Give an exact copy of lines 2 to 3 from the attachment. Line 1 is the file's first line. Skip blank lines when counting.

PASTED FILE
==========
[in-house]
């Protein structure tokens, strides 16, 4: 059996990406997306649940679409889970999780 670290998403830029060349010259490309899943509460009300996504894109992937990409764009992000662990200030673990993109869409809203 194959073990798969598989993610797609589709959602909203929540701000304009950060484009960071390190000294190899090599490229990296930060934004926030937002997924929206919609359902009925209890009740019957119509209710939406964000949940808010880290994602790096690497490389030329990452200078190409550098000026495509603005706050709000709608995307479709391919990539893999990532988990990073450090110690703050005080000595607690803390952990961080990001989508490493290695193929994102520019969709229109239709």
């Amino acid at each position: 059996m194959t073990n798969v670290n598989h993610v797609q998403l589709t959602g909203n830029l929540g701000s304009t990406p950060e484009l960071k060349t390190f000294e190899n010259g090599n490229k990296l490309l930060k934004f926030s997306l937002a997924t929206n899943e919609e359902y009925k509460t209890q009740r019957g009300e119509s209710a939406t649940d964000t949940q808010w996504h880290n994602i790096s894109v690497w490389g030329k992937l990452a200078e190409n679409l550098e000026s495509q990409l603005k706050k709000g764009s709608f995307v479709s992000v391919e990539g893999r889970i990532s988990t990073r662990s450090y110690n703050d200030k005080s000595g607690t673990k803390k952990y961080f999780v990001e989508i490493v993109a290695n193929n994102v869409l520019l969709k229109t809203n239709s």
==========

């Protein structure tokens, strides 16, 4: 059996990406997306649940679409889970999780 670290998403830029060349010259490309899943509460009300996504894109992937990409764009992000662990200030673990993109869409809203 194959073990798969598989993610797609589709959602909203929540701000304009950060484009960071390190000294190899090599490229990296930060934004926030937002997924929206919609359902009925209890009740019957119509209710939406964000949940808010880290994602790096690497490389030329990452200078190409550098000026495509603005706050709000709608995307479709391919990539893999990532988990990073450090110690703050005080000595607690803390952990961080990001989508490493290695193929994102520019969709229109239709």
């Amino acid at each position: 059996m194959t073990n798969v670290n598989h993610v797609q998403l589709t959602g909203n830029l929540g701000s304009t990406p950060e484009l960071k060349t390190f000294e190899n010259g090599n490229k990296l490309l930060k934004f926030s997306l937002a997924t929206n899943e919609e359902y009925k509460t209890q009740r019957g009300e119509s209710a939406t649940d964000t949940q808010w996504h880290n994602i790096s894109v690497w490389g030329k992937l990452a200078e190409n679409l550098e000026s495509q990409l603005k706050k709000g764009s709608f995307v479709s992000v391919e990539g893999r889970i990532s988990t990073r662990s450090y110690n703050d200030k005080s000595g607690t673990k803390k952990y961080f999780v990001e989508i490493v993109a290695n193929n994102v869409l520019l969709k229109t809203n239709s």